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               February, 2010

      Charles Hansen, Editor

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  Danish Research
  — by Charles Hansen

       I couple of weeks ago I was asked to look up an obit in our local newspaper, and the gentleman that asked noticed I was a Hansen living in Washington and wondered if I was related to his Samuel Hansen from Copenhagen Denmark. He had done very little research on his Samuel Hansen so was hoping for some tips. I E-Mailed back that I was not related and how I found my grandfather in the Danish records.

       To find someone in Danish records you really need to find the parish that they lived in, so how do you find the parish? I found my grandfather Anton Hansen in the Danish IGI, it was on CD's at the Family History Center (today it is online) and it gave me the parish name; Humble and the county Svendborg. The IGI works well for uncommon names, and since Anton was not real common it was easy to find him. A common name like John Hansen is like looking for John Smith in our American records.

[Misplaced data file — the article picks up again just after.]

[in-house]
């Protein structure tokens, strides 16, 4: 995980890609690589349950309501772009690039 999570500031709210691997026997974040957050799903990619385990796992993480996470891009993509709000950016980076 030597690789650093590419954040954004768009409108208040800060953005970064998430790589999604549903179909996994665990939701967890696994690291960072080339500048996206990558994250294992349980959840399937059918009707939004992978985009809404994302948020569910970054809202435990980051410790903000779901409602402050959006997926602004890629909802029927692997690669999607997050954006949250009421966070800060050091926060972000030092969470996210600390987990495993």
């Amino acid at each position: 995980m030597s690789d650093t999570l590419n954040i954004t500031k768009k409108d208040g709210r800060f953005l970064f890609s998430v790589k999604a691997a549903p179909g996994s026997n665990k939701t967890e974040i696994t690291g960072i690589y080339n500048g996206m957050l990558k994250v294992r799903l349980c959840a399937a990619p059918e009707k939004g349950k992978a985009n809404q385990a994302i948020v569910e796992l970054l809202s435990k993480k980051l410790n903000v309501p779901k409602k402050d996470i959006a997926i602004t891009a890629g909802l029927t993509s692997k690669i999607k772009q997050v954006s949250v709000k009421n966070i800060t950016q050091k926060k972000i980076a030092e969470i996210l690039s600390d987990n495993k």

Although Samuel sounds like a common name here in the USA, it is rather rare in Denmark, so about an hour after I sent the E-Mail to try the IGI, I got an excited E-Mail where he found his Samuel Hansen. He was listed in Praesto County and the parish of Holtug. This is located just south of Copenhagen on the same island Copenhagen is located on. I was hoping his Samuel was not located in Copenhagen, as it has 106 parishes and so looking for his Samuel in Copenhagen may have been a lot of work.

       The LDS has records for Holtug back to 1706, so I hope he makes a trip to his Family History Center to order some microfilm. Records after 1814 are on preprinted forms, and are easy to read, before 1814 the records are church records and just recorded by date. He was wondering if he could read the Danish records, and I suggested the resource guide the LDS puts out for all the countries in Europe, and that gives common names used in the records, like dobt= christened, Dod =death, gift= married, and fodt= birth. It also gives samples of the gothic script used in Denmark (It is exactly like the German script so many genealogist have trouble with).

       I found his obit and he thanked me for all the help and was very excited about all he had found on Samuel Hansen so far so I bet his Family History Center will have an excited patron soon. Glad I was able to help and sorry I was not related.








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